Eliminating the insanity of March Madness

Picking a basketball bracket

4 minute read
At last, a foolproof system for filling out your bracket. (Photo: “Addiction” by Jason Dean, via Creative Commons/Flickr)
At last, a foolproof system for filling out your bracket. (Photo: “Addiction” by Jason Dean, via Creative Commons/Flickr)

Besides the Fourth of July, this time in March is my favorite time of year. No, it’s not the “wearing of the green” that sets me dancing a jig. It’s the announcement by the arbiters of all things acceptable and legitimate in college sports, the omnipotent NCAA, of this year’s basketball invitational tournament invitees.

Now I don’t claim to know how the magnificent minds of the almighty ones over at Indianapolis Headquarters work. I leave the splitting of hairs over the righteousness of the final choices up to the sports scribe theologians of the basketball hall of journalists. But they never manage to choose the final four teams correctly, collectively or individually.

I can. My system is foolproof, and it’s simple: Trust your eyes, sense of style, and regional loyalties first. Leave alumni affiliations packed in your closet in mothballs, alongside your yearbook, and rely on a selection of good names and old standbys. (In a crunch, you can’t go wrong choosing Duke.)

When looking at the final list of 64 schools, you have to select the team that will be the spoiler. My formula for this is simple. Pick a team with purple as one of their colors. Purple never wins the whole thing, but it will clash with green. Green goes far but rarely beats blue. Red and blue together haven’t won since Penn got in the Final Four (way back in 1979). As a matter of fact, blue rarely wins over red (unless it’s Duke or UNC), but is dominant over blue and orange (tough going, Cavaliers). Jesuit schools beat out other Catholic schools. No team with striped pants has taken the championship since Marquette won in 1977. West over Midwest, East over South.

More tips

  • Stay away from choosing a name you can’t pronounce or spell easily, so Gonzaga and Xavier are out quickly, unless they play a team with stripe pants or green.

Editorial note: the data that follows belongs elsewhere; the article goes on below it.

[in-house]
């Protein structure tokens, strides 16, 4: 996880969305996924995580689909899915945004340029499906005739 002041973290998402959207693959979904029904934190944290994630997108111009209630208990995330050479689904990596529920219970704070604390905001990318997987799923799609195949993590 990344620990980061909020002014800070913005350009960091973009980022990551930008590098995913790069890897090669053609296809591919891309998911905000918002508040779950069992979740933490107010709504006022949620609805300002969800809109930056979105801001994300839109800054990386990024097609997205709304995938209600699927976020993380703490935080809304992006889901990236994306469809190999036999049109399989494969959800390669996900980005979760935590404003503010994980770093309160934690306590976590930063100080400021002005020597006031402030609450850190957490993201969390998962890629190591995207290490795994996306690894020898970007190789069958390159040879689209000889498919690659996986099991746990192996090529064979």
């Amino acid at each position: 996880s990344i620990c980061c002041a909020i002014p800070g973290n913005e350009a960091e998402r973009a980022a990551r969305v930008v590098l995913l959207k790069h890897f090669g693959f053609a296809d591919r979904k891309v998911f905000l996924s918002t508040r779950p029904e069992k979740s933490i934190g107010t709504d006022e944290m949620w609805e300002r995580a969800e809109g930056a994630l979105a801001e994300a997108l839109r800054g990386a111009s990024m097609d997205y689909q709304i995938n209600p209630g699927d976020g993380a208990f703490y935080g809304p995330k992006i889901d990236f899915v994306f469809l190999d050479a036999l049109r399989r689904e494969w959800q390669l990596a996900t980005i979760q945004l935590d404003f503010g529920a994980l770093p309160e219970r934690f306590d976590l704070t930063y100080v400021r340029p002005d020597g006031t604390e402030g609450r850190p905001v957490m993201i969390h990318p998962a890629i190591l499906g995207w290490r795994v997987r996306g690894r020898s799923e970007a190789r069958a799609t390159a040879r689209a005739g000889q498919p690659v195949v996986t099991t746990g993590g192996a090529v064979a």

• Green and yellow are just icky (sorry Ducks), so St. Joe's will win over Cincinnati (because they’re hard to spell) and then trounce my alma mater, The University of Oregon.
  • Teams whose names are Native American derivatives (Iowa, Tulsa) over technical and mining institutes)


Perhaps you consider this method to be foolhardy and not based on sport scientific principles — think again. Is there anything about betting on the outcome of a game ever based totally on scientific principles? The X factor is there, always, especially in a tournament where a team has one bad game and gets eliminated.

Why do I recommend ignoring your alma mater? Experience. When I worked for a 300-attorney law firm in the ’90s, March Madness was a celebration for alumni. Beside the lawyers — all of whom had at least two degrees, often from different universities — there were paralegals, librarians, legal clerks, ITT geeks, translators, public relation staffers, and just plain administrative assistants, each of whom had a least one college degree. When the NCAA brackets were sent around the office, I suffered through torrents of basketball bombast. The louder the prognostication and longer the argument for choosing alma maters (usually Temple and Villanova), the quicker the schools were eliminated.

In the end it was some guy in the mail room or an 85-year-old receptionist who won. I cannot vouch for the mail room staffer, but I once asked the receptionist her secret and it was she who told me to go for the colors.

My predictions

So here are my picks for the Final Four:

  • East: North Carolina (sky blue, old standby)
  • Midwest: Iowa (Indian name)
  • South: Maryland (red)
  • West: Duke (dark blue, old standby)

Here’s my thinking for the South and West Conferences:

Kansas beats Austin Peay because you can’t pronounce it; they will play Maryland, who will have defeated Hawaii because not everyone can spell Hawaii and Maryland’s colors are red. Maryland will go on to play Villanova because of the red thing, and many can’t spell the Wildcats’ official name either (one l or two?). Duke will defeat St. Joseph's, who will have defeated Holy Cross because it’s a Jesuit school and Holy Cross is Holy Cross Fathers. Oklahoma will end up playing Texas A&M, who will lose because it’s a technical school. Maryland will pummel ’Nova because of color and name. Duke (old standby) will win over Oklahoma because it’s easier to spell.

Simple. Now I will leave you to follow my hypotheses and select the final winner: I’m going with the East over the South.

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